We all use our gut instinct every day – that subjective feeling that guides our decisions, whether it’s when considering a purchase, relationship or business deal it’s always there to silently guide you. I not only believe that gut instinct is necessary, I think it is crucial especially in Recruitment. Everything might stack up on a CV, and the candidate may even be saying everything to tick the boxes, but if you have that feeling in the bottom of your stomach that something is wrong, then steer clear. Even if the evidence is pointing to yes, trust your gut instinct.
I know quite a few people who would quite openly admit that they are not great decision makers, and they don’t always trust their instincts. I believe that not only is this something that develops over time as you learn and grow as a recruiter, but also something that can be given a helping hand. You are not going to generate much of a gut instinct from solely reading CVs. So think about using some of these methods:
A good starting point is to give the candidate a call and to speak with them on the phone. This can tell you a lot and is useful if you have a lot of applicants and will not have time to meet with all of them. It may be as simple as asking them to talk you through their CV and why they applied for the role.
The ideal scenario would be a face to face meeting/interview. This is the best way to get a real sense of the candidate as you can pick up on their verbal as well as non-verbal cues. Body language is hugely important in making a judgment on the suitability of a candidate for an organisation. However, face to face is not always possible or necessary when there are technologies such as Skype available. So if a face to face is not convenient, consider offering a video interview, or have a short one automated upon application. Having this gives you more information (including their body language, tone, presentation etc) on every applicant allowing your gut instincts to be more accurate with less time invested.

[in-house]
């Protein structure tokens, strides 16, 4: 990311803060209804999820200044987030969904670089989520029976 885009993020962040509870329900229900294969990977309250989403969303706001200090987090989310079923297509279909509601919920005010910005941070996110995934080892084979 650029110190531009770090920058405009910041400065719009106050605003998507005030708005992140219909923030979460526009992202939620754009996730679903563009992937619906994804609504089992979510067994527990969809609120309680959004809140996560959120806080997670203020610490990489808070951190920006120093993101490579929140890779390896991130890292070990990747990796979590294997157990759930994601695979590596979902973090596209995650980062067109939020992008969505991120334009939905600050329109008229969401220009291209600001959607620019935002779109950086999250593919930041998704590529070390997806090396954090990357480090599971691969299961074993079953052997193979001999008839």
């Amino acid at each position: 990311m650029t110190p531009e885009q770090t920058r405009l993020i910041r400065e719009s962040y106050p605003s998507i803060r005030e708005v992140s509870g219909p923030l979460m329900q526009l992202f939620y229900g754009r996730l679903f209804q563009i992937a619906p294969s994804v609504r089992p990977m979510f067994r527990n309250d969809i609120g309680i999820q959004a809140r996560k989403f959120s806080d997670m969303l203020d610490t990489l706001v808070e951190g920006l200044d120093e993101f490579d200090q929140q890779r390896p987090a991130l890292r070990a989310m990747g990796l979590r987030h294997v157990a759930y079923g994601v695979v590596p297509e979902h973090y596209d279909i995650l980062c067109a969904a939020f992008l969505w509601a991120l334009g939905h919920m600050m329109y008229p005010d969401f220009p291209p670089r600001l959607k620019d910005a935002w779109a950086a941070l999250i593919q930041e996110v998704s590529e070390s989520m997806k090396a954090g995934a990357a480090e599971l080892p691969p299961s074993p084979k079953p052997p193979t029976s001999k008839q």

We are advocates of psychometric profiling. Not the archaic tests that took hours to complete – but the more modern and sophisticated tests that give a fantastic insight into the individual’s personality. They are great for flagging particular personality traits and behaviours that may trigger that gut instinct and prompt further conversation in specific areas.
Simply looking at a CV is not going to be sufficient if you want to be a successful recruiter. You would be doing your clients and your candidates a disservice. However, we are not saying that you can employ one of the methods above and trigger your gut instinct and make better decisions. What we are saying is that you need to use one or a combination of techniques that work for you. Taking to recruitment with this in mind will allow you to harness your emotional intuition and to make better and more informed decisions based on instinct as well as presented facts about an individual.